Museo del Galeon holds dinner for partners
(The Philippine Star) - September 10, 2016 - 12:00am

MANILA, Philippines - The recent month saw the corporate launch of Museo del Galeón Inc’s (MDGI) premier project The Galeón: Manila-Acapulco Galleon Museum. With construction in full swing of a dome shaped center to surround a life-sized Galeon ship, the glamorous event jumpstarted the pace for potential partners to contribute to the grand vision of major proponents MDGI chairman Edgardo J. Angara and Dr. Tomas Calvillo.

Striding in as a staunch supporter of the museum was the Embajada de Mexico with Ambassador Julio Camarena taking the lead to graciously host the intimate affair in his residence. This in itself stood as a symbolic gesture to the special relationship that Philippines and Mexico have shared for 250 years of the galleon trade. In his welcome address, the ambassador was quick to note that this important connection continues through current Mexican presence in the country particularly seen in art exhibitions, seminars, concerts, festivals and economic investments.

For his keynote speech, MDGI chairman Angara agreed the ties of the two countries were forged through history. Filipinos and Mexicans involved in the maritime exchange, he said, “laid the foundation for what will become a large cultural, religious, agricultural and human exchange across the Pacific.”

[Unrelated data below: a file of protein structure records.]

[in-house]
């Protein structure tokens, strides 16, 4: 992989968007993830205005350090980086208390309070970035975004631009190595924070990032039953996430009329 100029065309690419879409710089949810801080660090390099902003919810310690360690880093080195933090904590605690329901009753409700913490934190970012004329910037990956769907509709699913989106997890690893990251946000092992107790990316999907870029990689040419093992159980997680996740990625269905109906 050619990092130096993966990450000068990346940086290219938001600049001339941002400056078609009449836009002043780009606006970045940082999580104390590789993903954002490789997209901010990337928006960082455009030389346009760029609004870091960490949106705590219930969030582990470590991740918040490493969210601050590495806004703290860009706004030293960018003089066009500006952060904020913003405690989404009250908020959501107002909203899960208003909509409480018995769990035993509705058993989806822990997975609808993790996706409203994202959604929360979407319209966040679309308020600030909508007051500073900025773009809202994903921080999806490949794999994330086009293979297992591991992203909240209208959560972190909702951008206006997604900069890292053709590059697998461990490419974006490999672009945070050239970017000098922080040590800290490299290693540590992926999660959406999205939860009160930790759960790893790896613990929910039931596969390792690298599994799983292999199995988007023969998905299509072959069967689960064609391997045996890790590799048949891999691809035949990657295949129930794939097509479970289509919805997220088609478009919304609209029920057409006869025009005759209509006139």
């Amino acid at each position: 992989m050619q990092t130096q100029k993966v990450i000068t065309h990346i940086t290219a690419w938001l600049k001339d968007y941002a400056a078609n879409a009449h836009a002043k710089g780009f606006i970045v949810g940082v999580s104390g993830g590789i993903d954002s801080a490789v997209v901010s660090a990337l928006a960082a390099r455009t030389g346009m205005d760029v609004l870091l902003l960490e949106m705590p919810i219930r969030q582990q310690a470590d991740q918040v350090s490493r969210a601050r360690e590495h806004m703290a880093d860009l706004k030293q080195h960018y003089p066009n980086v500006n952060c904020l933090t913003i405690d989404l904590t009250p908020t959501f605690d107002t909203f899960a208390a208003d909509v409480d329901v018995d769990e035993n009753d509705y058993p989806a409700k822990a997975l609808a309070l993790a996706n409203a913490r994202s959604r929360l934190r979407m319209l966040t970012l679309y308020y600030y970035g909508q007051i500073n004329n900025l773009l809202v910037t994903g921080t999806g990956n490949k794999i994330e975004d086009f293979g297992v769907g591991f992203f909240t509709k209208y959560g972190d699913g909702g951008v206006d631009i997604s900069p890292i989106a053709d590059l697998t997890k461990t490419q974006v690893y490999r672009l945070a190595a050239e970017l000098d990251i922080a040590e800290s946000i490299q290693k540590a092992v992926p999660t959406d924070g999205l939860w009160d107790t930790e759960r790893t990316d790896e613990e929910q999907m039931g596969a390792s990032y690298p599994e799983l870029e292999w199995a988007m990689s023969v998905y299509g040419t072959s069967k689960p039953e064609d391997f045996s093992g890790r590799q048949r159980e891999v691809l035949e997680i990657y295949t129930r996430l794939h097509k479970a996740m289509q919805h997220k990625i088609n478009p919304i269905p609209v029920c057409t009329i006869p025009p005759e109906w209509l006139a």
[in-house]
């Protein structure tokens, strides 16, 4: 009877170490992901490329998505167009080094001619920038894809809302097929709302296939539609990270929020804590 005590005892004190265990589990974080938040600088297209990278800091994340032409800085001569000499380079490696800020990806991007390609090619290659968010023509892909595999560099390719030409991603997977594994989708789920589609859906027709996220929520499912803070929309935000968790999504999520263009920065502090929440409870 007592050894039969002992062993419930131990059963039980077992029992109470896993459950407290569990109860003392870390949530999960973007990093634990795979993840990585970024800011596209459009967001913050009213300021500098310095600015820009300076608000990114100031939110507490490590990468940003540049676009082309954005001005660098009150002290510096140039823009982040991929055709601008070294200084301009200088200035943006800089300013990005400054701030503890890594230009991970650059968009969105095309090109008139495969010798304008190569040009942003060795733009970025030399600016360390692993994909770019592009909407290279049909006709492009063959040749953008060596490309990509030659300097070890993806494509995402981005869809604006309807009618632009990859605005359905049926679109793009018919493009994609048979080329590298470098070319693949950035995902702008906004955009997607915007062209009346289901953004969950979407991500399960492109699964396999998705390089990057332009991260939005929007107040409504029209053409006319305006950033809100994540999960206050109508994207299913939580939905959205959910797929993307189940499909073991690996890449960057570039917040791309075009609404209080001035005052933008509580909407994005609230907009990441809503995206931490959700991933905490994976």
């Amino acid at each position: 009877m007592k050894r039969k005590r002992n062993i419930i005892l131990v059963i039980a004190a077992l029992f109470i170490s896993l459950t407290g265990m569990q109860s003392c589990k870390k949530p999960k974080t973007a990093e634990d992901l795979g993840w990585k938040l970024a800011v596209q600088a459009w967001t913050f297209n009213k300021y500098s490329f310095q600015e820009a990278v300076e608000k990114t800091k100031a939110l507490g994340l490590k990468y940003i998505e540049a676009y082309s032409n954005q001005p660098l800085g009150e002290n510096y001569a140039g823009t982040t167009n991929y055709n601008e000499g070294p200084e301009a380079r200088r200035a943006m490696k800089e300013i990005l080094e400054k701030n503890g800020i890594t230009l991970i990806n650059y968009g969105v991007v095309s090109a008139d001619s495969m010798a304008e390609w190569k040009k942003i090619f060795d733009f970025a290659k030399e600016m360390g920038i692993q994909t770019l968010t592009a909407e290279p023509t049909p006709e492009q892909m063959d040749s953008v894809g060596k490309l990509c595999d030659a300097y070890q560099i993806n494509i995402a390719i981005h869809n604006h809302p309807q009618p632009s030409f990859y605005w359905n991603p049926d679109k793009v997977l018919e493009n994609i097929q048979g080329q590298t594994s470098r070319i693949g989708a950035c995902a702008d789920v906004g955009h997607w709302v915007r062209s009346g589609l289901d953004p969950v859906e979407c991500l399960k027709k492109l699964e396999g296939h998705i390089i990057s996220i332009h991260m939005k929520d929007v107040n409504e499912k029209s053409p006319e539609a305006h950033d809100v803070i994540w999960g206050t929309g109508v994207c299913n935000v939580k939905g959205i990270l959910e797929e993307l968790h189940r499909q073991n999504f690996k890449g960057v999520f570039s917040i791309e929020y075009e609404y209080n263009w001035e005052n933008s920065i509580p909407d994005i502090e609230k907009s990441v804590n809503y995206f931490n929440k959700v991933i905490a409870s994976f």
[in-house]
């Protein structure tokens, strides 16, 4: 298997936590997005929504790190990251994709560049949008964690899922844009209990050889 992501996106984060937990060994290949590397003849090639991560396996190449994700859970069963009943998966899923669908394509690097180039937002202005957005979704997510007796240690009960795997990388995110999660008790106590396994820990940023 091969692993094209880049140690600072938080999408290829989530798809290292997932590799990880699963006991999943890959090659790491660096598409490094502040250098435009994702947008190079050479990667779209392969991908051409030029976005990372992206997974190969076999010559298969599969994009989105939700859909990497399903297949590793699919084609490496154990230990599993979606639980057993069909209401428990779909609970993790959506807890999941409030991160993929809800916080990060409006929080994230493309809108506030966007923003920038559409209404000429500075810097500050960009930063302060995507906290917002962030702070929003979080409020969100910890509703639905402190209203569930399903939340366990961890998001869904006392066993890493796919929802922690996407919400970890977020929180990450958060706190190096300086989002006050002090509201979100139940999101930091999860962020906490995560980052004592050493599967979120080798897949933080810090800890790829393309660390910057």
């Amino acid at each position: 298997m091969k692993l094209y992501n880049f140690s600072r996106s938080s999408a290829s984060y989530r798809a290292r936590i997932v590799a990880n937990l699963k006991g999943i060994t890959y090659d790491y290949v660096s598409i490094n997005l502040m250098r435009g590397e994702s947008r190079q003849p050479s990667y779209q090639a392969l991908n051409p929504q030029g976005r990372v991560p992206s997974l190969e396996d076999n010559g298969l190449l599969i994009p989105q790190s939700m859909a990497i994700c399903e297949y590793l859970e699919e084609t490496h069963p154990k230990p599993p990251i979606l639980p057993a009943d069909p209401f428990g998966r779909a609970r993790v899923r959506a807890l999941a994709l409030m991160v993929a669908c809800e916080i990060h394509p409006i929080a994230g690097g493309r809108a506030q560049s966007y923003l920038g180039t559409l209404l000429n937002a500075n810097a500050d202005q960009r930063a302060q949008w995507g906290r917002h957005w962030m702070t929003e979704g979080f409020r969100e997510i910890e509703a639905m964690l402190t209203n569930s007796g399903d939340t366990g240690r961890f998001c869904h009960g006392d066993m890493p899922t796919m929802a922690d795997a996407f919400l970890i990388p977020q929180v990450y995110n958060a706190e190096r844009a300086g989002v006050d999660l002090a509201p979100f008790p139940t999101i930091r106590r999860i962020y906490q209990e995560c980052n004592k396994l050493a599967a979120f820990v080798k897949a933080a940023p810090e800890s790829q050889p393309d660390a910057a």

This bilateral partnership is evident in the museum’s grand masterplan. In attendance from across the Pacific was Arch. Jose Vigil of Arquitectos, an architectural design firm based in Mexico. His video presentation gave viewers a glimpse of the museum’s aesthetics. From its exterior, the building’s prolate ellipsoidal dome confidently stood out in contrast to its neighboring shoebox buildings. Its interiors hold vertical pillars that seemingly watch over the museum’s most treasured and highlighted artifact – a full scale galleon replica. This concept of a functional space, he explained, would allow visitors to roam through the galleries and to also observe the actual construction of the 60-meter-long galleon reproduction. With an estimated two years to be completed, The Galeón positions itself as a game changer in the historiography of Philippine museums.

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